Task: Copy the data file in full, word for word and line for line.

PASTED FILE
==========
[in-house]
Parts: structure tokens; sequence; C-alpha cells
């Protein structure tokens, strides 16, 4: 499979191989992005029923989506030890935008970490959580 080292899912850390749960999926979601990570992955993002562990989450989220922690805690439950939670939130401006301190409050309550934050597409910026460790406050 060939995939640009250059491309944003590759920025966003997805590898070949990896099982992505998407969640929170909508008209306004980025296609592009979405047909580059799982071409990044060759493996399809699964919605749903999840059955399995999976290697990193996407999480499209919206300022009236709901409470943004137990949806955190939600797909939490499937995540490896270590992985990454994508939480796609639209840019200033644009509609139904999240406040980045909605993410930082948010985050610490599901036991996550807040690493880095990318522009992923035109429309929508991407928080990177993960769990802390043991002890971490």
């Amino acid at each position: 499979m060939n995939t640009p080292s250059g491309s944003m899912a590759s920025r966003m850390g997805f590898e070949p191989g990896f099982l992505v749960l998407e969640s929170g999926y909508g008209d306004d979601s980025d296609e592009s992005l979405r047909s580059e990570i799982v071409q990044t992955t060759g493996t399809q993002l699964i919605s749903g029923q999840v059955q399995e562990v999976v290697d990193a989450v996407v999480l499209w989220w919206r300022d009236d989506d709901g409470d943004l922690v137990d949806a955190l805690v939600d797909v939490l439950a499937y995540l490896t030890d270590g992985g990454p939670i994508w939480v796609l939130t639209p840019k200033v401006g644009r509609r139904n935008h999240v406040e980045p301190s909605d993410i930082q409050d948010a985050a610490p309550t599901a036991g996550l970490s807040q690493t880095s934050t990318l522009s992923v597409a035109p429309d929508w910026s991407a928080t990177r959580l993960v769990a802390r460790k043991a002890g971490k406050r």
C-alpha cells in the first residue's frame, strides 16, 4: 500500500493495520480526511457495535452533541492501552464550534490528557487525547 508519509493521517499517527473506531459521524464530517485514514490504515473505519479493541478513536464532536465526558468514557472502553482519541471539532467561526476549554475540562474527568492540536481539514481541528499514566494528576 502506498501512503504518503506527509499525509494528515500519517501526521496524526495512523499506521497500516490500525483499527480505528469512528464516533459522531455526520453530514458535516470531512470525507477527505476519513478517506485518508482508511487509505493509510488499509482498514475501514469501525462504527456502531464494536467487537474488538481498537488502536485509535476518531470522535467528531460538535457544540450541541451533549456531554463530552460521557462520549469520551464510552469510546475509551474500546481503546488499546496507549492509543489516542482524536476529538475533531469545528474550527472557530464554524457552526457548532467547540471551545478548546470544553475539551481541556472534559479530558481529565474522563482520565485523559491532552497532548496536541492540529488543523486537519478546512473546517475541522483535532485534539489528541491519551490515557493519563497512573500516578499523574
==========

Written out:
[in-house]
Parts: structure tokens; sequence; C-alpha cells
């Protein structure tokens, strides 16, 4: 499979191989992005029923989506030890935008970490959580 080292899912850390749960999926979601990570992955993002562990989450989220922690805690439950939670939130401006301190409050309550934050597409910026460790406050 060939995939640009250059491309944003590759920025966003997805590898070949990896099982992505998407969640929170909508008209306004980025296609592009979405047909580059799982071409990044060759493996399809699964919605749903999840059955399995999976290697990193996407999480499209919206300022009236709901409470943004137990949806955190939600797909939490499937995540490896270590992985990454994508939480796609639209840019200033644009509609139904999240406040980045909605993410930082948010985050610490599901036991996550807040690493880095990318522009992923035109429309929508991407928080990177993960769990802390043991002890971490």
């Amino acid at each position: 499979m060939n995939t640009p080292s250059g491309s944003m899912a590759s920025r966003m850390g997805f590898e070949p191989g990896f099982l992505v749960l998407e969640s929170g999926y909508g008209d306004d979601s980025d296609e592009s992005l979405r047909s580059e990570i799982v071409q990044t992955t060759g493996t399809q993002l699964i919605s749903g029923q999840v059955q399995e562990v999976v290697d990193a989450v996407v999480l499209w989220w919206r300022d009236d989506d709901g409470d943004l922690v137990d949806a955190l805690v939600d797909v939490l439950a499937y995540l490896t030890d270590g992985g990454p939670i994508w939480v796609l939130t639209p840019k200033v401006g644009r509609r139904n935008h999240v406040e980045p301190s909605d993410i930082q409050d948010a985050a610490p309550t599901a036991g996550l970490s807040q690493t880095s934050t990318l522009s992923v597409a035109p429309d929508w910026s991407a928080t990177r959580l993960v769990a802390r460790k043991a002890g971490k406050r």
C-alpha cells in the first residue's frame, strides 16, 4: 500500500493495520480526511457495535452533541492501552464550534490528557487525547 508519509493521517499517527473506531459521524464530517485514514490504515473505519479493541478513536464532536465526558468514557472502553482519541471539532467561526476549554475540562474527568492540536481539514481541528499514566494528576 502506498501512503504518503506527509499525509494528515500519517501526521496524526495512523499506521497500516490500525483499527480505528469512528464516533459522531455526520453530514458535516470531512470525507477527505476519513478517506485518508482508511487509505493509510488499509482498514475501514469501525462504527456502531464494536467487537474488538481498537488502536485509535476518531470522535467528531460538535457544540450541541451533549456531554463530552460521557462520549469520551464510552469510546475509551474500546481503546488499546496507549492509543489516542482524536476529538475533531469545528474550527472557530464554524457552526457548532467547540471551545478548546470544553475539551481541556472534559479530558481529565474522563482520565485523559491532552497532548496536541492540529488543523486537519478546512473546517475541522483535532485534539489528541491519551490515557493519563497512573500516578499523574